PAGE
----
You can build your vacation rental business without online marketing, although not easily and it’s likely that progress would be slow; at least 76 percent of travelers do their planning online, according to the U.S. Travel Association.
That said, if you overlook offline marketing opportunities you could be leaving a lot of business for your competitors to scoop up. Speaking to search engine use in general, marketing agency iProspect says that “67% of online search users are driven to search as a result of some offline channel.”
Since travel planning skews so heavily towards online channels, the impact on your business is likely not dramatic. However, offline marketing — and networking — are still a critical part of getting reservations into the calendar.
A Couple of Scenarios
Not convinced print advertising, brochures or connecting with other businesses is worth your time or money? Pictures this:
- A couple on a weekend getaway fall in love with the area and decide to return next year. They stop by the tourist information center on the main street to get more information about local accomodations. Do you have a brochure in the office, or a listing in the directory of rental properties?
- A local inn receives an inquiry from someone traveling with two dogs; the inn has a strict no pets policy. Do they know your home is pet-friendly, or have your contact information handy?
- A local tour operator is expanding their business with multi-day guided vacations, and they’re looking for exclusive accommodations to include in their package. Do you come to mind as a potential partner?
Each of these scenarios offers an opportunity that’s potentially a perfect fit for your business — if you’re ready for it.
Offline Marketing Tactics to Consider
If you live in a different area than your vacation rental, pursuing some of these tactics yourself may be out of the question. However, it may be included as part of the services offered by your property manager or management company. When hiring a property manager, ask what they’re doing on-the-ground in the local community to promote their clients so you can make an informed decision.
Business cards are considered a standard tool for a reason; having a supply on-hand makes it significantly easier to talk to someone in person about your vacation rental, and easier for them to find the information later.
Your card should include:
- The name of your vacation rental business,
- Your name and, if relevant, the name of the property manager,
- Direct contact information for you and, if relevant, the property manager,
- Your website address, and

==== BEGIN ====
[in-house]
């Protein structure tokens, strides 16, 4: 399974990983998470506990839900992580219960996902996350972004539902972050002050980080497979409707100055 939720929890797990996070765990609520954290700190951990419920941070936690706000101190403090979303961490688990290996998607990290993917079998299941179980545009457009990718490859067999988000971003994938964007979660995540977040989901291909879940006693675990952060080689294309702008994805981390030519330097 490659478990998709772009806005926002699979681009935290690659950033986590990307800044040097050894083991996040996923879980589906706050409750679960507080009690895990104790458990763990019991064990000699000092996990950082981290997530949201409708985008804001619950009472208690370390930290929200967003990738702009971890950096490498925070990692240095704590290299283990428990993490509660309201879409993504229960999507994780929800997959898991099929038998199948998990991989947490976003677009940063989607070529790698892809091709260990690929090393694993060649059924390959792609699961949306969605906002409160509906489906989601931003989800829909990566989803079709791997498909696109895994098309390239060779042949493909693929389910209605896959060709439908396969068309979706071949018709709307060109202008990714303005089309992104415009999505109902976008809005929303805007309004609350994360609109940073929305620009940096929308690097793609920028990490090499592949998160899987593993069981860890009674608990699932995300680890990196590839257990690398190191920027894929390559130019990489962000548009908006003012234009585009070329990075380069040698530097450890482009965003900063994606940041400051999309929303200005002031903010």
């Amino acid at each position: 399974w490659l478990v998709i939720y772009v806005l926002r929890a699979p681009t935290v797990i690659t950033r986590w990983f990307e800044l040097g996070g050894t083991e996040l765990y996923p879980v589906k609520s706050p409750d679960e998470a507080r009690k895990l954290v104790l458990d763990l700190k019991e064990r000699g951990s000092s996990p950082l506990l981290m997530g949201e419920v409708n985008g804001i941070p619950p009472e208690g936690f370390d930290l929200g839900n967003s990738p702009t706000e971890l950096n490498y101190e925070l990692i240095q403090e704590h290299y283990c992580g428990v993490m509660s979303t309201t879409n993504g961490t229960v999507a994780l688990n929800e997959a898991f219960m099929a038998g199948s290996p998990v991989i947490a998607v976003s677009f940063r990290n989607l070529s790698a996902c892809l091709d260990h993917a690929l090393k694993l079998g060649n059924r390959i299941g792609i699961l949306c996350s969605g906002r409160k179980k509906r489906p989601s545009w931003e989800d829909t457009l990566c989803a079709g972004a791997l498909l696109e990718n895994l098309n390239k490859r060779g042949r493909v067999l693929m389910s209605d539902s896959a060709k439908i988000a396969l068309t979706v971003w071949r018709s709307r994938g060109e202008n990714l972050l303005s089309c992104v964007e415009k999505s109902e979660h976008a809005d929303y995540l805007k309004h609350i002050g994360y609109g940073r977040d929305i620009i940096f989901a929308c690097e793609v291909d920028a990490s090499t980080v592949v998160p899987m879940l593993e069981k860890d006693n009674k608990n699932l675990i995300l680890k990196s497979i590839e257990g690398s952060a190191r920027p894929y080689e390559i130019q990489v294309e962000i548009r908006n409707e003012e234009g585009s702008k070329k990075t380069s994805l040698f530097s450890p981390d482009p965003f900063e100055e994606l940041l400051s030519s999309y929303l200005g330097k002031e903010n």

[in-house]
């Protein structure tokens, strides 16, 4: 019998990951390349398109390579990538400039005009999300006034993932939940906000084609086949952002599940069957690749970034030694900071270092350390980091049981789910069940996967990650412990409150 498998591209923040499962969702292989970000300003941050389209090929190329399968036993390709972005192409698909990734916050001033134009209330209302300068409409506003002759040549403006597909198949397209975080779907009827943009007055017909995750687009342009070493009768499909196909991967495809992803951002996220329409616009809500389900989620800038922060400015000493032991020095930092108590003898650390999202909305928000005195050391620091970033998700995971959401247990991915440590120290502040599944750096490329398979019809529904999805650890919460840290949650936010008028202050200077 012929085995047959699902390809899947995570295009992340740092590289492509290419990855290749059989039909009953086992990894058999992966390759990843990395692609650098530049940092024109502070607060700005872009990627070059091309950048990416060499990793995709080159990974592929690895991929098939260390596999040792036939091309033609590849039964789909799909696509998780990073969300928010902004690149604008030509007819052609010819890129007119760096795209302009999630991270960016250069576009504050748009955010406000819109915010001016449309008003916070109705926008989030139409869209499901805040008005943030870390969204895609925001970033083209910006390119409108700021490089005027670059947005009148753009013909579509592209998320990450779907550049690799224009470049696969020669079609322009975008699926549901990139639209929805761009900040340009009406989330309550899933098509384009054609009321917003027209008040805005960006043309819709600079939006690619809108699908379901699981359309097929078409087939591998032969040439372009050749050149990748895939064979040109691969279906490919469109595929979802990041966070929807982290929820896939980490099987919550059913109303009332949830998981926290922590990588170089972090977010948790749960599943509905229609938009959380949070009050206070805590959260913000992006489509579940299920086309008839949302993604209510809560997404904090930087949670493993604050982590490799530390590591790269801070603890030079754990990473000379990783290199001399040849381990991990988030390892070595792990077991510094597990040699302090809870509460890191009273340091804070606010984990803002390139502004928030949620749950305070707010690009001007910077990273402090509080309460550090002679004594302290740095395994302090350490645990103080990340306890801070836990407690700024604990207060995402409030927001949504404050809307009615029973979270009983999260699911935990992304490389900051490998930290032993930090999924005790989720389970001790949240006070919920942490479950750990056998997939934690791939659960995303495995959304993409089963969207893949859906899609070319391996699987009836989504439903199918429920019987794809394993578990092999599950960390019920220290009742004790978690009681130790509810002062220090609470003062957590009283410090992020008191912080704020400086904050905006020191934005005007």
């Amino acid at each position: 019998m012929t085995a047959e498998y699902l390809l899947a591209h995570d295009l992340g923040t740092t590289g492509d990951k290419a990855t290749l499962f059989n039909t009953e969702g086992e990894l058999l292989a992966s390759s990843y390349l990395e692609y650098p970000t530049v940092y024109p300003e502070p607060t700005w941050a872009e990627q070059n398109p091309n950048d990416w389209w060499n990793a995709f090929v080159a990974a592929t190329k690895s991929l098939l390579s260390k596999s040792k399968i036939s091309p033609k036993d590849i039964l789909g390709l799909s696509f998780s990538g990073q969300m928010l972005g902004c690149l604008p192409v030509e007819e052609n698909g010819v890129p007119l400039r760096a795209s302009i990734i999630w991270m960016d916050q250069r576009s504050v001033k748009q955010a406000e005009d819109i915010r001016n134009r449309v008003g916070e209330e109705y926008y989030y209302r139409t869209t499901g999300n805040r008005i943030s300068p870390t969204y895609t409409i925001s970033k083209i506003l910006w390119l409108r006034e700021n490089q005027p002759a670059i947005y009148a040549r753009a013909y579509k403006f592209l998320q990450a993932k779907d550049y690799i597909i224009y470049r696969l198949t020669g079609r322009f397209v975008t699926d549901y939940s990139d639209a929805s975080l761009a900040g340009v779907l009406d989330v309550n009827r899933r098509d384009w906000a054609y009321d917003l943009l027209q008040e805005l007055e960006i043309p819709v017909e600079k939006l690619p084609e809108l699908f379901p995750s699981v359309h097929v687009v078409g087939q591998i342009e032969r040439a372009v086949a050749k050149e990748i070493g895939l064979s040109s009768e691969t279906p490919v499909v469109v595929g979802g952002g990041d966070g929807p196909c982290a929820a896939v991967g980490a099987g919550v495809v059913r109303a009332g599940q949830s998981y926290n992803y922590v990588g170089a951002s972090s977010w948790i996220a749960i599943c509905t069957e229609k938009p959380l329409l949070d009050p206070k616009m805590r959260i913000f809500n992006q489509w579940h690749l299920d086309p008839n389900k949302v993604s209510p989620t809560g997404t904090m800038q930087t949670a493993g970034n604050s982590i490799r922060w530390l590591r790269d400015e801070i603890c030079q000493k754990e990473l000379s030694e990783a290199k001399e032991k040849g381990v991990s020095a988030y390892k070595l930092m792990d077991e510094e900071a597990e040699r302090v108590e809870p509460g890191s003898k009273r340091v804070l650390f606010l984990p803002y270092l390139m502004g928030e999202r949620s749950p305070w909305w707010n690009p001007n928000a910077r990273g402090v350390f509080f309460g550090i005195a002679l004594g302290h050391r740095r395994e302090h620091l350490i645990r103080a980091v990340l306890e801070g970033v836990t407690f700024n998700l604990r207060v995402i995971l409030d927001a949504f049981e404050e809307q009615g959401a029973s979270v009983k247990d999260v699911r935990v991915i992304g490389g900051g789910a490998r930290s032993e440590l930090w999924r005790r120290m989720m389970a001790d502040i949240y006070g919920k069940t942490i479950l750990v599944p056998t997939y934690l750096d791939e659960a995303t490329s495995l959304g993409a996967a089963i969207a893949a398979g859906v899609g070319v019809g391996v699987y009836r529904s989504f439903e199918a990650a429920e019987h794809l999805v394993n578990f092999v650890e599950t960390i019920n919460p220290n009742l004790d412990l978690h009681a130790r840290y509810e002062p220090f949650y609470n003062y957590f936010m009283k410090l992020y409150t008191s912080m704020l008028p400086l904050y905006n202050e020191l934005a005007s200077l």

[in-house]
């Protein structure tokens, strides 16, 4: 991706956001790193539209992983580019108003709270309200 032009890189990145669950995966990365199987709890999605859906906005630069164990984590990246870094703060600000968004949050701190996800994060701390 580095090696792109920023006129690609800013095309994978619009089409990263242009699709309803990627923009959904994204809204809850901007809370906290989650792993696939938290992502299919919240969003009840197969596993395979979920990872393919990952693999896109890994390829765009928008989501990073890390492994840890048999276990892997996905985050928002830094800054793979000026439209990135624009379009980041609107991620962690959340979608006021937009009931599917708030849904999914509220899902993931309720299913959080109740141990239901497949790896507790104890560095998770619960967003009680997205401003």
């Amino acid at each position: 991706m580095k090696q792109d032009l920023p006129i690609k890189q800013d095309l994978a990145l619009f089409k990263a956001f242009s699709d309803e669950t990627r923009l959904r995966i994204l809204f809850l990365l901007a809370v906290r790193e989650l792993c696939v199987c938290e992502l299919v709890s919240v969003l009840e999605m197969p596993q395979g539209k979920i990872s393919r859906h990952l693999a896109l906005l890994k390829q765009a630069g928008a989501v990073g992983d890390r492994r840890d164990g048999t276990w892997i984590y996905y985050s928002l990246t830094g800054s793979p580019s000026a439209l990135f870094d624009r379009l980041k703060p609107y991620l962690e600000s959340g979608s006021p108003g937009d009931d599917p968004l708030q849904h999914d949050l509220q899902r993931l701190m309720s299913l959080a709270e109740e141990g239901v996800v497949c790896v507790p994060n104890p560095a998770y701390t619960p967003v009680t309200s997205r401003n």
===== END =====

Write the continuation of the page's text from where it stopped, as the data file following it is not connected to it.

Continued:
- A distinctive photo of your vacation rental, if possible.
Even if you only visit the area once or twice a year, knowing people in the area can help you stay on top of relevant local issues — whether it’s changes at city hall or a rash of break-and-enters.
Other business owners can help inform your own planning; what do they do that works that you aren’t? Is a decrease in reservations specific to your business, or are others facing the same challenge?
Look for ways your vacation rental business can support or boost other businesses through partnerships or referral agreements. For example, you can arrange with other homeowners to exchange leads during busy periods, or create a referral agreement with professionals like tour guides or wedding planners.
Business cards are a great complement to in-person conversations, but a brochure needs to guide the whole interaction all by itself. Your brochure needs to have enough information, and a strong call-to-action, to hook someone’s interest.
How can you do that?
- The description from your web listing, describing your property and its features in detail, should be a great fit for the brochure.
- Include photos of your vacation rental that convey the experience renters can expect.
- Ensure your contact information is provided, including your website address, phone number and email.
Advertising (i.e. newspaper and magazine ads, radio, television) has the potential to be effective, but it’s not always a great option for small businesses because it also tends to be expensive — television in particular.
While the cost of a radio campaign is more affordable than television, it’s still a significant investment and has a big drawback: Broadcast channels like television and radio are OK for broad awareness, but it’s difficult to reach the people who are most likely to impact your bottom line.
Print advertising, however, offers a lot of much more affordable options — some of which can be very targeted. If you have a niche market, you may find that the readers who pick up a particular publication are exactly the people you want to connect with; many communities offer publications for tourists, for example, or magazines to promote the local lifestyle.
Another way to build the profile of your business in the community is to actively be involved in it. If you don’t live in the area this can be difficult to do, but participating in events, volunteering, and sponsoring local causes shows your interest in supporting a healthy and thriving community and helps build your reputation as a good neighbor.